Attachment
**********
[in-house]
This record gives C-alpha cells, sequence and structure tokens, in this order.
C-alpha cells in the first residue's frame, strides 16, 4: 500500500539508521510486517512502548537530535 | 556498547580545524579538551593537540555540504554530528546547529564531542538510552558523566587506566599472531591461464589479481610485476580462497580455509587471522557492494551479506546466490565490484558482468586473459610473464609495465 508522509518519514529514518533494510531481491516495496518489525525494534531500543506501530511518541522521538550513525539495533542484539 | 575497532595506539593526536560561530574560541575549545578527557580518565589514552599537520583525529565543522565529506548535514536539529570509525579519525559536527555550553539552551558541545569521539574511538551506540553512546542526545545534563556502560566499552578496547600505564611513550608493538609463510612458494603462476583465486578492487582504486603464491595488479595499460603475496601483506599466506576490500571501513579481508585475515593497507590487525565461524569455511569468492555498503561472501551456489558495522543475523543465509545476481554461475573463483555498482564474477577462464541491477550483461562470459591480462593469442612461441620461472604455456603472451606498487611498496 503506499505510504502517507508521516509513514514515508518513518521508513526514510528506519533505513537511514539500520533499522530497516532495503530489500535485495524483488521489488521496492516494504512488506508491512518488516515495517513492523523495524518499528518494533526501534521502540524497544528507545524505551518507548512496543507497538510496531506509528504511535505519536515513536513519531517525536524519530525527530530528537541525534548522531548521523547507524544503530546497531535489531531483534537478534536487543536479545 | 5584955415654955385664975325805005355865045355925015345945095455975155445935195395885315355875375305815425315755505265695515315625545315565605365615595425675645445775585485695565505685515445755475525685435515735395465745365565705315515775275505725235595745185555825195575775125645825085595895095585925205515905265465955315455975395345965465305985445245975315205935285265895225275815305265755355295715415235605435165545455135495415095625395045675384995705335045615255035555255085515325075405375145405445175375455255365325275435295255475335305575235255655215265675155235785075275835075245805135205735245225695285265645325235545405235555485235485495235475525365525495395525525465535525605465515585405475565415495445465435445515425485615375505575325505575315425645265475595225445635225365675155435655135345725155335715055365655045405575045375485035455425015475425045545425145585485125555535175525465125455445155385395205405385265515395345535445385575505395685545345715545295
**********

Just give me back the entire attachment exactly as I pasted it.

[in-house]
This record gives C-alpha cells, sequence and structure tokens, in this order.
C-alpha cells in the first residue's frame, strides 16, 4: 500500500539508521510486517512502548537530535 | 556498547580545524579538551593537540555540504554530528546547529564531542538510552558523566587506566599472531591461464589479481610485476580462497580455509587471522557492494551479506546466490565490484558482468586473459610473464609495465 508522509518519514529514518533494510531481491516495496518489525525494534531500543506501530511518541522521538550513525539495533542484539 | 575497532595506539593526536560561530574560541575549545578527557580518565589514552599537520583525529565543522565529506548535514536539529570509525579519525559536527555550553539552551558541545569521539574511538551506540553512546542526545545534563556502560566499552578496547600505564611513550608493538609463510612458494603462476583465486578492487582504486603464491595488479595499460603475496601483506599466506576490500571501513579481508585475515593497507590487525565461524569455511569468492555498503561472501551456489558495522543475523543465509545476481554461475573463483555498482564474477577462464541491477550483461562470459591480462593469442612461441620461472604455456603472451606498487611498496 503506499505510504502517507508521516509513514514515508518513518521508513526514510528506519533505513537511514539500520533499522530497516532495503530489500535485495524483488521489488521496492516494504512488506508491512518488516515495517513492523523495524518499528518494533526501534521502540524497544528507545524505551518507548512496543507497538510496531506509528504511535505519536515513536513519531517525536524519530525527530530528537541525534548522531548521523547507524544503530546497531535489531531483534537478534536487543536479545 | 5584955415654955385664975325805005355865045355925015345945095455975155445935195395885315355875375305815425315755505265695515315625545315565605365615595425675645445775585485695565505685515445755475525685435515735395465745365565705315515775275505725235595745185555825195575775125645825085595895095585925205515905265465955315455975395345965465305985445245975315205935285265895225275815305265755355295715415235605435165545455135495415095625395045675384995705335045615255035555255085515325075405375145405445175375455255365325275435295255475335305575235255655215265675155235785075275835075245805135205735245225695285265645325235545405235555485235485495235475525365525495395525525465535525605465515585405475565415495445465435445515425485615375505575325505575315425645265475595225445635225365675155435655135345725155335715055365655045405575045375485035455425015475425045545425145585485125555535175525465125455445155385395205405385265515395345535445385575505395685545345715545295